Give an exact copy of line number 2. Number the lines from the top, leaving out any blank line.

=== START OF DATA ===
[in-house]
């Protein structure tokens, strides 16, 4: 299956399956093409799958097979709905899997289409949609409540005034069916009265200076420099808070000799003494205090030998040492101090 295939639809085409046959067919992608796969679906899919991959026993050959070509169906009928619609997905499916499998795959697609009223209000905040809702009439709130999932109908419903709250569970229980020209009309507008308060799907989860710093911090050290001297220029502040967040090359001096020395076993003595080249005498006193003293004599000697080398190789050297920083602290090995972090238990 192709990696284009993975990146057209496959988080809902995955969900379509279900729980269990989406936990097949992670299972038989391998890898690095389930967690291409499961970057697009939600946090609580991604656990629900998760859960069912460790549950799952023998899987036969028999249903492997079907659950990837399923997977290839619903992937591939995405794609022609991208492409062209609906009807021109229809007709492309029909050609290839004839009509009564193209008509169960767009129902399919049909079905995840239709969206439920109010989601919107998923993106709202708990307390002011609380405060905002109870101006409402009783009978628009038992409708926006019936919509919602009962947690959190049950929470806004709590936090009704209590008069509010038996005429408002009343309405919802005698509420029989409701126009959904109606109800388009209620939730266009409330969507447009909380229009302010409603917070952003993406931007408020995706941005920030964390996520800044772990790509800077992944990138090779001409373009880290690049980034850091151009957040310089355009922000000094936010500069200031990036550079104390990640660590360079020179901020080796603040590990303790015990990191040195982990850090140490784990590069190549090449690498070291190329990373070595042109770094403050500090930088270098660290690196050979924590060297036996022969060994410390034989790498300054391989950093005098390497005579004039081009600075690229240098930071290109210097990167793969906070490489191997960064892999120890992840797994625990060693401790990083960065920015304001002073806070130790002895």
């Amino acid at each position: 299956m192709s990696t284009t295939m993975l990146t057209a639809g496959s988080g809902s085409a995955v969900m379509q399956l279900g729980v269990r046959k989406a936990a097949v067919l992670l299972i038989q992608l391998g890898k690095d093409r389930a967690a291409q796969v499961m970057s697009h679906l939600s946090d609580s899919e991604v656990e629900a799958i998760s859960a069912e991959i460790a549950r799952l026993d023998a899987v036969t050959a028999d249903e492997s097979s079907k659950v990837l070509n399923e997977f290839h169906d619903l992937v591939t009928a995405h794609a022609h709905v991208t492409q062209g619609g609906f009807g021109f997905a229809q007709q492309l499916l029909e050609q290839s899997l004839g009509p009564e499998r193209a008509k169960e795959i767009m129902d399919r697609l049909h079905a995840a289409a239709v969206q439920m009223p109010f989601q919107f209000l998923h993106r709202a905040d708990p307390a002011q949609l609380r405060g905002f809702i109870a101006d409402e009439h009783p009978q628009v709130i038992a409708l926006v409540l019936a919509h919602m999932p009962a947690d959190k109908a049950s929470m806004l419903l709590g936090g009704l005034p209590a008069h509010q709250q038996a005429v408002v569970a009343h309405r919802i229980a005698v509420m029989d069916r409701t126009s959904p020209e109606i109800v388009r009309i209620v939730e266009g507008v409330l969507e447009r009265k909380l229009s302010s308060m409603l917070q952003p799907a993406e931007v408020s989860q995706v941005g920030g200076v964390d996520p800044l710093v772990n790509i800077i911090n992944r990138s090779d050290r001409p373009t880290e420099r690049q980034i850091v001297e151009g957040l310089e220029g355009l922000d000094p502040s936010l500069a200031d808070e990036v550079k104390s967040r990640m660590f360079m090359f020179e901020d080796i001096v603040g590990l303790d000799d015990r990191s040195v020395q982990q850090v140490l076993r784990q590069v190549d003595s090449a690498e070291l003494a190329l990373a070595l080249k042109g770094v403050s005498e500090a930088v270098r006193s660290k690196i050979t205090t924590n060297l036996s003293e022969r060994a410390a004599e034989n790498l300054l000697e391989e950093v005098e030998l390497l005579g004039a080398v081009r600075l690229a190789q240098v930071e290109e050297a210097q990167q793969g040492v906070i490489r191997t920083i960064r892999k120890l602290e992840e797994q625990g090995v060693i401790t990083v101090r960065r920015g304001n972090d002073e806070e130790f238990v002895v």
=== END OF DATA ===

């Protein structure tokens, strides 16, 4: 299956399956093409799958097979709905899997289409949609409540005034069916009265200076420099808070000799003494205090030998040492101090 295939639809085409046959067919992608796969679906899919991959026993050959070509169906009928619609997905499916499998795959697609009223209000905040809702009439709130999932109908419903709250569970229980020209009309507008308060799907989860710093911090050290001297220029502040967040090359001096020395076993003595080249005498006193003293004599000697080398190789050297920083602290090995972090238990 192709990696284009993975990146057209496959988080809902995955969900379509279900729980269990989406936990097949992670299972038989391998890898690095389930967690291409499961970057697009939600946090609580991604656990629900998760859960069912460790549950799952023998899987036969028999249903492997079907659950990837399923997977290839619903992937591939995405794609022609991208492409062209609906009807021109229809007709492309029909050609290839004839009509009564193209008509169960767009129902399919049909079905995840239709969206439920109010989601919107998923993106709202708990307390002011609380405060905002109870101006409402009783009978628009038992409708926006019936919509919602009962947690959190049950929470806004709590936090009704209590008069509010038996005429408002009343309405919802005698509420029989409701126009959904109606109800388009209620939730266009409330969507447009909380229009302010409603917070952003993406931007408020995706941005920030964390996520800044772990790509800077992944990138090779001409373009880290690049980034850091151009957040310089355009922000000094936010500069200031990036550079104390990640660590360079020179901020080796603040590990303790015990990191040195982990850090140490784990590069190549090449690498070291190329990373070595042109770094403050500090930088270098660290690196050979924590060297036996022969060994410390034989790498300054391989950093005098390497005579004039081009600075690229240098930071290109210097990167793969906070490489191997960064892999120890992840797994625990060693401790990083960065920015304001002073806070130790002895």